Discovering the Hidden World of Nature in Our Gardens with Forestry and Land Scotland

Estimated read time 3 min read

Colin Edwards, the Environment manager for Forestry and Land Scotland, is an avid nature enthusiast who spends a significant amount of time outdoors. His passion lies in macrophotography, focusing on capturing the beauty of what many consider to be ‘ugly’ creatures.

His journey into photography began during his school days when cameras used films and were sturdy in design. It wasn’t until he set up a moth trap in his garden that he transitioned to using modern digital cameras to document the insects he found. This led to a newfound fascination with the smaller invertebrates in his surroundings, sparking his interest in macro photography.

Over time, Edwards has captured hundreds of species and amassed a collection of thousands of images. One of the rarest discoveries he made was a greenish-blue wasp, which he found at a restock site in Fife. His picture of the ruby-tailed wasp marked the first recorded sighting in Scotland since 1998. With the help of specialists in Fife, Edwards is able to identify and record these unique species.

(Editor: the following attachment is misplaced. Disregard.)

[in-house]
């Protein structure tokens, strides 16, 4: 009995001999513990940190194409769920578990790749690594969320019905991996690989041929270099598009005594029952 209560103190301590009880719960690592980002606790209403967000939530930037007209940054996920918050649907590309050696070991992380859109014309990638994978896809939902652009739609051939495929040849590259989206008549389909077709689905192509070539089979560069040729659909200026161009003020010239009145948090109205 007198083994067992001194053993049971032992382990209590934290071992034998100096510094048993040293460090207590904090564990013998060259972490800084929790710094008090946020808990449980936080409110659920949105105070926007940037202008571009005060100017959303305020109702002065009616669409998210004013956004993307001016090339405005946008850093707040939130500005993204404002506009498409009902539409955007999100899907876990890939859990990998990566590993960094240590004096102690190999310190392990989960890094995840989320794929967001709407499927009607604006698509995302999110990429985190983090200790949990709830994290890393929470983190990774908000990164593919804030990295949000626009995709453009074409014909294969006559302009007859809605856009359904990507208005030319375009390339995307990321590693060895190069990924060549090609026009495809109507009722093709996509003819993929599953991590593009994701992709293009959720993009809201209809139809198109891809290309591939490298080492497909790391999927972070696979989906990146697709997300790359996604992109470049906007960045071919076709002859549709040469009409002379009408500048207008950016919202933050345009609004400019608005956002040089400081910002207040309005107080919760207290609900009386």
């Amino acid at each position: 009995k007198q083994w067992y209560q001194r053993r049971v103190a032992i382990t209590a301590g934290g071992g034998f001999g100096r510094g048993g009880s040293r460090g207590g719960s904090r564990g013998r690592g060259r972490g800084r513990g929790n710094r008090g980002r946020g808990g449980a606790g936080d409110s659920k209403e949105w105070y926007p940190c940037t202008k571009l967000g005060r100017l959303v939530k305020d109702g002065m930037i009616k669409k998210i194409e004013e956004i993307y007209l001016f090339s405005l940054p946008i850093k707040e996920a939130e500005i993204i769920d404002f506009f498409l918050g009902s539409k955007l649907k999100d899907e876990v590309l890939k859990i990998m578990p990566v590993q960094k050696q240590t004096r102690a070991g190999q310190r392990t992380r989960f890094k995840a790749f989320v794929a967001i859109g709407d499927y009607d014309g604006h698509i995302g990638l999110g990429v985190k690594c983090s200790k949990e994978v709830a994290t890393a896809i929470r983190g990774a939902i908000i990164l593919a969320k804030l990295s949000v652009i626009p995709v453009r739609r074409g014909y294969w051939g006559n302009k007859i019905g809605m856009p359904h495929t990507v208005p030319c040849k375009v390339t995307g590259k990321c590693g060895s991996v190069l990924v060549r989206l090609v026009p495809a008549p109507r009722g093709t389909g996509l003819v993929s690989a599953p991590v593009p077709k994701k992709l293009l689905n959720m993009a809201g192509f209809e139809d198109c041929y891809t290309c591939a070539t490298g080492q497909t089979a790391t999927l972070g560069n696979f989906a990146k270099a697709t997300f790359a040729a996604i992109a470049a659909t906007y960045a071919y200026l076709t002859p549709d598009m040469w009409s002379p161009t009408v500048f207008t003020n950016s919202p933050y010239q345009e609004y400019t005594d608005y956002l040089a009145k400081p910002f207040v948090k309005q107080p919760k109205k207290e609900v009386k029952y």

Edwards pondered whether certain species are genuinely rare or if they are simply under-recorded. He believes it is crucial to observe and identify these creatures as they contribute to building a biodiversity evidence base. By tracking their populations, we can better understand any fluctuations in numbers.

Despite the sometimes unsettling nature of these creatures and their peculiar habits, Edwards finds solace in the patience required to capture their behavior. He views photography as a calming and meditative practice, which also benefits his mental health and inner resilience.

While public interest often gravitates towards larger and more charismatic species, Edwards emphasizes the importance of invertebrates in maintaining a healthy ecosystem. As key components of the natural world, they play a crucial role in pest control and pollination.

In his role at Forestry and Land Scotland, Edwards works towards protecting species and enhancing habitats. He encourages individuals to make small changes in their own spaces, such as creating bug houses, maintaining grassy meadows, and cultivating native plants. These efforts, whether on a large or small scale, can make a significant difference in supporting biodiversity.

Ultimately, Edwards hopes to inspire others to appreciate the diversity of nature, whether in their own backyard or by exploring the woodlands and nature reserves that Scotland has to offer. By taking the time to observe and connect with the natural world, one may uncover unexpected marvels that lie just beyond their doorstep.

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